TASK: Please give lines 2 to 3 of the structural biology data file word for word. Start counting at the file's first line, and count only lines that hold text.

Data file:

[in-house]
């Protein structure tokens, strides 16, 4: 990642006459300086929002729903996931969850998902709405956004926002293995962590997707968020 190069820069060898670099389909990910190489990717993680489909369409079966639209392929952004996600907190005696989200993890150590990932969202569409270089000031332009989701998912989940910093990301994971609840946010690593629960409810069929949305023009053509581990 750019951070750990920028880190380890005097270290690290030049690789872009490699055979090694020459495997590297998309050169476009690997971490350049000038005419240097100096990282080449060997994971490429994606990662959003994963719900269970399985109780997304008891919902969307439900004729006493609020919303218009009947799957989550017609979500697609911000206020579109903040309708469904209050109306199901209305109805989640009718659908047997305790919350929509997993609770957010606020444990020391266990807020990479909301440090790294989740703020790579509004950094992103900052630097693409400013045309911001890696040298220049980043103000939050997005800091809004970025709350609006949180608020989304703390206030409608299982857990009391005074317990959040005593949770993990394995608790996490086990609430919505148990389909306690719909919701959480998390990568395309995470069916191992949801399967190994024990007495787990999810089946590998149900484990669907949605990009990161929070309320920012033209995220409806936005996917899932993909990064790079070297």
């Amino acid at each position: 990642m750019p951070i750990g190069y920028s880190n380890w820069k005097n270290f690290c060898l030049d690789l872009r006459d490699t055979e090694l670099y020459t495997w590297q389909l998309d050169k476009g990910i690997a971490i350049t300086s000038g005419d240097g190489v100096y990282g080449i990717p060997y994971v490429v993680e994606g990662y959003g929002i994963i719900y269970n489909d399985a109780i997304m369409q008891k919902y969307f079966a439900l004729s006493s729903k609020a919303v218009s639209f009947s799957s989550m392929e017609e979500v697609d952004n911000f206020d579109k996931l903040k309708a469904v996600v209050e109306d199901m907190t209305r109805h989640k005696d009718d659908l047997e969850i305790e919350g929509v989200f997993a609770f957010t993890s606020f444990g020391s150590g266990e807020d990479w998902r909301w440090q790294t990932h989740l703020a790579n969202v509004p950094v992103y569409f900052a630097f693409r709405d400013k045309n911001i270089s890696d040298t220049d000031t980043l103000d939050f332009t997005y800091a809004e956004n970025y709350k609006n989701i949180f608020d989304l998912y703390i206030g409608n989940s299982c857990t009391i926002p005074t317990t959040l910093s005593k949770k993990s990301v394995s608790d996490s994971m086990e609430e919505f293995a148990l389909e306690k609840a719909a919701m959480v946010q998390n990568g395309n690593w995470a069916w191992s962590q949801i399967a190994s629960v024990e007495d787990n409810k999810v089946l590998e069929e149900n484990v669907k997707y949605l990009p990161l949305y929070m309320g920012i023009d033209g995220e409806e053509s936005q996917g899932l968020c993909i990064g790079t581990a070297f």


């Protein structure tokens, strides 16, 4: 990642006459300086929002729903996931969850998902709405956004926002293995962590997707968020 190069820069060898670099389909990910190489990717993680489909369409079966639209392929952004996600907190005696989200993890150590990932969202569409270089000031332009989701998912989940910093990301994971609840946010690593629960409810069929949305023009053509581990 750019951070750990920028880190380890005097270290690290030049690789872009490699055979090694020459495997590297998309050169476009690997971490350049000038005419240097100096990282080449060997994971490429994606990662959003994963719900269970399985109780997304008891919902969307439900004729006493609020919303218009009947799957989550017609979500697609911000206020579109903040309708469904209050109306199901209305109805989640009718659908047997305790919350929509997993609770957010606020444990020391266990807020990479909301440090790294989740703020790579509004950094992103900052630097693409400013045309911001890696040298220049980043103000939050997005800091809004970025709350609006949180608020989304703390206030409608299982857990009391005074317990959040005593949770993990394995608790996490086990609430919505148990389909306690719909919701959480998390990568395309995470069916191992949801399967190994024990007495787990999810089946590998149900484990669907949605990009990161929070309320920012033209995220409806936005996917899932993909990064790079070297």
């Amino acid at each position: 990642m750019p951070i750990g190069y920028s880190n380890w820069k005097n270290f690290c060898l030049d690789l872009r006459d490699t055979e090694l670099y020459t495997w590297q389909l998309d050169k476009g990910i690997a971490i350049t300086s000038g005419d240097g190489v100096y990282g080449i990717p060997y994971v490429v993680e994606g990662y959003g929002i994963i719900y269970n489909d399985a109780i997304m369409q008891k919902y969307f079966a439900l004729s006493s729903k609020a919303v218009s639209f009947s799957s989550m392929e017609e979500v697609d952004n911000f206020d579109k996931l903040k309708a469904v996600v209050e109306d199901m907190t209305r109805h989640k005696d009718d659908l047997e969850i305790e919350g929509v989200f997993a609770f957010t993890s606020f444990g020391s150590g266990e807020d990479w998902r909301w440090q790294t990932h989740l703020a790579n969202v509004p950094v992103y569409f900052a630097f693409r709405d400013k045309n911001i270089s890696d040298t220049d000031t980043l103000d939050f332009t997005y800091a809004e956004n970025y709350k609006n989701i949180f608020d989304l998912y703390i206030g409608n989940s299982c857990t009391i926002p005074t317990t959040l910093s005593k949770k993990s990301v394995s608790d996490s994971m086990e609430e919505f293995a148990l389909e306690k609840a719909a919701m959480v946010q998390n990568g395309n690593w995470a069916w191992s962590q949801i399967a190994s629960v024990e007495d787990n409810k999810v089946l590998e069929e149900n484990v669907k997707y949605l990009p990161l949305y929070m309320g920012i023009d033209g995220e409806e053509s936005q996917g899932l968020c993909i990064g790079t581990a070297f």